Summer is in full swing, which means one thing: Now is the time to perfect your summer reading list. As you compile your reading list, many of our Intersect contributors would like to recommend their favorites. We’ll share their recommendations over the coming weeks.
This week, we highlight books on work, culture, the prosperity gospel, women and homosexuality from Benjamin T. Quinn, David W. Jones, Ashley Gorman, Laura Thigpen and Jeremy Bell — so you can have a #FaithandCulture summer.
Work: The Meaning of Your Life: A Christian Perspective
by Lester Dekoster (Grand Rapids: Christian’s Library Press, 2010)
Benjamin T. Quinn: For a short but potent treatment on the importance of work for Christians, Dekoster’s little volume, Work: The Meaning of Your Life: A Christian Perspective, is perfect. Dekoster wastes no time getting to the heart of the matter making important biblical connections, mixed with historical insight and practical application for meaningful Christian work of all kinds. This book is written for all Christians, and can be read in half of an afternoon — perfect for the summer, with leftover time for a nap. Enjoy!
Culture Making: Recovering Our Creative Calling
by Andy Crouch (Downers Grove: IVP, 2008)
Laura Thigpen: God is a culture-maker, and believers are called to be culture-makers, too. But do we really understand what that means? In this book, Andy Crouch gives a narrower definition of culture, and he explains how we make culture, influence culture, are influenced by culture and critique culture all from a gospel-centered understanding of God’s creation. I had a fairly good understanding of culture before reading this book, but after reading it I find myself being more precise in how I use the word “culture,” and, in turn, how I think about what culture is and isn’t. Culture is all around us, so for believers, understanding God’s role in and our call to culture-making is imperative to understand how to engage it for God’s greatest glory.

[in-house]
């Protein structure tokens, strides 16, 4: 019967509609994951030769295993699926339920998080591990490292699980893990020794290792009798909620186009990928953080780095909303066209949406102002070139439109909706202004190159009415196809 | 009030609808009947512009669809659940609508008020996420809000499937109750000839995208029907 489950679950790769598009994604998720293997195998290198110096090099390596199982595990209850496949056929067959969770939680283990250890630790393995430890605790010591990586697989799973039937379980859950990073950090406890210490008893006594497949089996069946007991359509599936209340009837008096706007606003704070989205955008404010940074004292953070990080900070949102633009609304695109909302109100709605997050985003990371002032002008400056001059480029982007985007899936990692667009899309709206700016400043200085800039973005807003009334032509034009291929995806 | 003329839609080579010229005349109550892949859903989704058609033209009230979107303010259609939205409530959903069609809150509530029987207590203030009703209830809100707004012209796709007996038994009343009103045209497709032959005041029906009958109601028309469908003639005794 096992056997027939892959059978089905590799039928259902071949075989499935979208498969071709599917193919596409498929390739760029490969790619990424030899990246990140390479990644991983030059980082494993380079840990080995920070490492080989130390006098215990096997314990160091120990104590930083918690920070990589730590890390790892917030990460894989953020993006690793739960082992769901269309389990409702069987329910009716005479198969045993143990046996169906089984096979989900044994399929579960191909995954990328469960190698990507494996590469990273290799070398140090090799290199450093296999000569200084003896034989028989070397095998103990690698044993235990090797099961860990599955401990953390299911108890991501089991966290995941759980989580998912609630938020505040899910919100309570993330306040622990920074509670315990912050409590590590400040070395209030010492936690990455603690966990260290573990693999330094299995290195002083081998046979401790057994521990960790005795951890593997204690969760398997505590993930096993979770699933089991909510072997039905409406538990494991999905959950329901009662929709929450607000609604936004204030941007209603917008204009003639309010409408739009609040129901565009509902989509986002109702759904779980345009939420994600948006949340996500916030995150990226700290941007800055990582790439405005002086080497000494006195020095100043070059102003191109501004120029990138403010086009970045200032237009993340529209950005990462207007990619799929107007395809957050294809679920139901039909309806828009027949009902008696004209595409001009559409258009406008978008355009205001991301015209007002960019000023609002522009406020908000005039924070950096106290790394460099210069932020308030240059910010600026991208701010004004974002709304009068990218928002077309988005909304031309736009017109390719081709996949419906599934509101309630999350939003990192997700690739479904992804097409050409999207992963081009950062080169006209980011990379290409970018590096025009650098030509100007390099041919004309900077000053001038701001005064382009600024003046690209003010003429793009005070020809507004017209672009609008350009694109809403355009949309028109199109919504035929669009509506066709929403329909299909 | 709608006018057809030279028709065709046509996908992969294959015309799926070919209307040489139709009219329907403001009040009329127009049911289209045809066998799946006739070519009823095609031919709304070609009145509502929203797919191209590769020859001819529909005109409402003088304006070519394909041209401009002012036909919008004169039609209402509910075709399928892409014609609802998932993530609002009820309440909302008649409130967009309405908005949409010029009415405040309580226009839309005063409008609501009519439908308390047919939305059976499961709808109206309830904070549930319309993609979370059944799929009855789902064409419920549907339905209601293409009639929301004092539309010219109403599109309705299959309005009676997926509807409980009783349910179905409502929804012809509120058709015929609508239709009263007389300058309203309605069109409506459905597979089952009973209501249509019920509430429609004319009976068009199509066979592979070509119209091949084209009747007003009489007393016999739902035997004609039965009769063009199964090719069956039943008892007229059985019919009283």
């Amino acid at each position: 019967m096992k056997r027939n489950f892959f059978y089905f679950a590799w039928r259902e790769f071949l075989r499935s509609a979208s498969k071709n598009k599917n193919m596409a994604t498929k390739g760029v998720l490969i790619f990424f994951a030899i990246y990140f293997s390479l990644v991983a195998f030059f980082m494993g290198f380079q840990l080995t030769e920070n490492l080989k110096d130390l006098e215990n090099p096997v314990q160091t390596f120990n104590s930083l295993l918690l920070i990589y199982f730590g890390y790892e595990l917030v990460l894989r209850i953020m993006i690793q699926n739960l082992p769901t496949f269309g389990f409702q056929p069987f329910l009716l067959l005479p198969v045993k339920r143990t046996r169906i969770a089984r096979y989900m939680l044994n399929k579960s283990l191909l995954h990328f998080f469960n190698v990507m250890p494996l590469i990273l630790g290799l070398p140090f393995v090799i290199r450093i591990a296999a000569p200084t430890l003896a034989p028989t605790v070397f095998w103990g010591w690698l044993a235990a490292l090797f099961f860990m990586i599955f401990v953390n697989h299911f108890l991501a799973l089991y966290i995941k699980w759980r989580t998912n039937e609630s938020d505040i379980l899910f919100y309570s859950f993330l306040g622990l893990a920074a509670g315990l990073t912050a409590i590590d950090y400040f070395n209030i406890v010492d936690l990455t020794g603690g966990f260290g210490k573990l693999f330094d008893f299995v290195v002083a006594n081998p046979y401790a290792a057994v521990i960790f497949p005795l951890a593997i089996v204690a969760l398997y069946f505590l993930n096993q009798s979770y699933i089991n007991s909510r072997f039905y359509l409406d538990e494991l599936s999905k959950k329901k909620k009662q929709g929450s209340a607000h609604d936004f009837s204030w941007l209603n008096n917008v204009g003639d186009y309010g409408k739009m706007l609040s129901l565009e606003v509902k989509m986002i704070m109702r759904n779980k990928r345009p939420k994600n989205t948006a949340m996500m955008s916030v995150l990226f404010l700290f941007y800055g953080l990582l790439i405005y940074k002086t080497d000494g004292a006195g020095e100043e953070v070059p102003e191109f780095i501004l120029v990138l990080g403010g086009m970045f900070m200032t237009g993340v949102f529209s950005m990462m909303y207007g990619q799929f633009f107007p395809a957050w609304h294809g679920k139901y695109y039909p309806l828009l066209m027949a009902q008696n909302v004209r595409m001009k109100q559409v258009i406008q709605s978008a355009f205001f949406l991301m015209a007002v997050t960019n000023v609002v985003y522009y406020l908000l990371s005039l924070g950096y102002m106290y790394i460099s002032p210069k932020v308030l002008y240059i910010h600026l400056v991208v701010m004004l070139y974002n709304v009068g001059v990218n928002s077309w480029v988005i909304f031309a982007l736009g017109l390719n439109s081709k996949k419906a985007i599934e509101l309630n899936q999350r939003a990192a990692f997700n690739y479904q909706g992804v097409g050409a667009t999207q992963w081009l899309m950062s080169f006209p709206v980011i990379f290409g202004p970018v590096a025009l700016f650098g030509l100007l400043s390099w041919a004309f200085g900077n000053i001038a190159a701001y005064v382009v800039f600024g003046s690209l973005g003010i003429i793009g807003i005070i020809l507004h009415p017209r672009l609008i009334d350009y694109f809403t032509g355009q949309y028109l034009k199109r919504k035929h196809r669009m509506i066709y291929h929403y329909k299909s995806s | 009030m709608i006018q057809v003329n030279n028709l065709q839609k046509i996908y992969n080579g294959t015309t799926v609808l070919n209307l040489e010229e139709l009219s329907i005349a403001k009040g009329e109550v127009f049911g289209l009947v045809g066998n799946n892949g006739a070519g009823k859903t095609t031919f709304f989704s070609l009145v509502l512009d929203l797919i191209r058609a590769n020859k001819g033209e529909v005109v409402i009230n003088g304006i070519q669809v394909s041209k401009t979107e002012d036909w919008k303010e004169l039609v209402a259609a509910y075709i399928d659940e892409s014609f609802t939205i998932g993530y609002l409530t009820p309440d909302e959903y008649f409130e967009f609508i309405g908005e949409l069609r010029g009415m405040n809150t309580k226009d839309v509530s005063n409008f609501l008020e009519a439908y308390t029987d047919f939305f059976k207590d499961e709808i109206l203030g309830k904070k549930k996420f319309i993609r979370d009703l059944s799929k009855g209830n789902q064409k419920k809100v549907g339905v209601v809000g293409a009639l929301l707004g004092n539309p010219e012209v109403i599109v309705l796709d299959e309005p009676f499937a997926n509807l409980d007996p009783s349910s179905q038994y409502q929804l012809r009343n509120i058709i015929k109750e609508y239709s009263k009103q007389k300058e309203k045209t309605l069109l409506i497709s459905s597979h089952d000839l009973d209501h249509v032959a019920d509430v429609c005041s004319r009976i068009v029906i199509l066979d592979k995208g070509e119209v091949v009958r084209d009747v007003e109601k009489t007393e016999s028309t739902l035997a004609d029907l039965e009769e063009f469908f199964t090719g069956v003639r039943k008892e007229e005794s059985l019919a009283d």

People to Be Loved: Why Homosexuality Is Not Just an Issue
by Preston Sprinkle (Grand Rapids: Zondervan, 2015)
Jeremy Bell: This book will make you think. It will make you understand that all people are made in the image of God, and it will change the way you minister to those that struggle with sin — in this particular book, the sin of homosexuality. I warn you in advance that you must read the book in its entirety because if you don’t, you will miss the author’s biblical stance on homosexuality and his solution to help those engaged in this type of lifestyle.
Is the Bible Good for Women? Seeking Clarity and Confidence Through a Jesus-Centered Understanding of Scripture
by Wendy Alsup (Colorado Springs: Multnomah, 2017)
Ashley Gorman: Reading this now. I’d recommend it because there are certain “verses of terror” that evangelical women either ignore altogether or are confronted with via skeptics. She deals with the “problem passages” that a lot of people shy away from. I can’t tell you how many times I’ve seen someone either say (or write online) that they could never follow a God who “condones” some of the things seen in the Old Testament. From what I’ve read so far, she frames the whole discussion in the grand narrative of Scripture and the person of Christ instead of taking isolated passages and explaining them away. I appreciate that she zooms out before zooming in.
Health, Wealth, and Happiness: How the Prosperity Gospel Overshadows the Gospel of Christ
by David W. Jones and Russell S. Woodbridge (Grand Rapids: Kregel, 2017)
David W. Jones: This is an abridgment of our similarly titled full length book. The longer book, on which the abridgment is based, is the best-selling analysis of the prosperity gospel since its publication in 2010. In all its translations, more than 100,000 copies of this book are in print. In this book we not only offer a critique of the prosperity gospel, but also explore biblical teachings on wealth, poverty, labor, suffering, etc. Many of my posts on the Intersect website have been based on materials in the book. This new book is written to be accessible to laypeople and is designed both to gently confront advocates of the prosperity gospel, as well as to resource the church to stand against this growth false teaching in America and beyond.
What books are you reading this summer?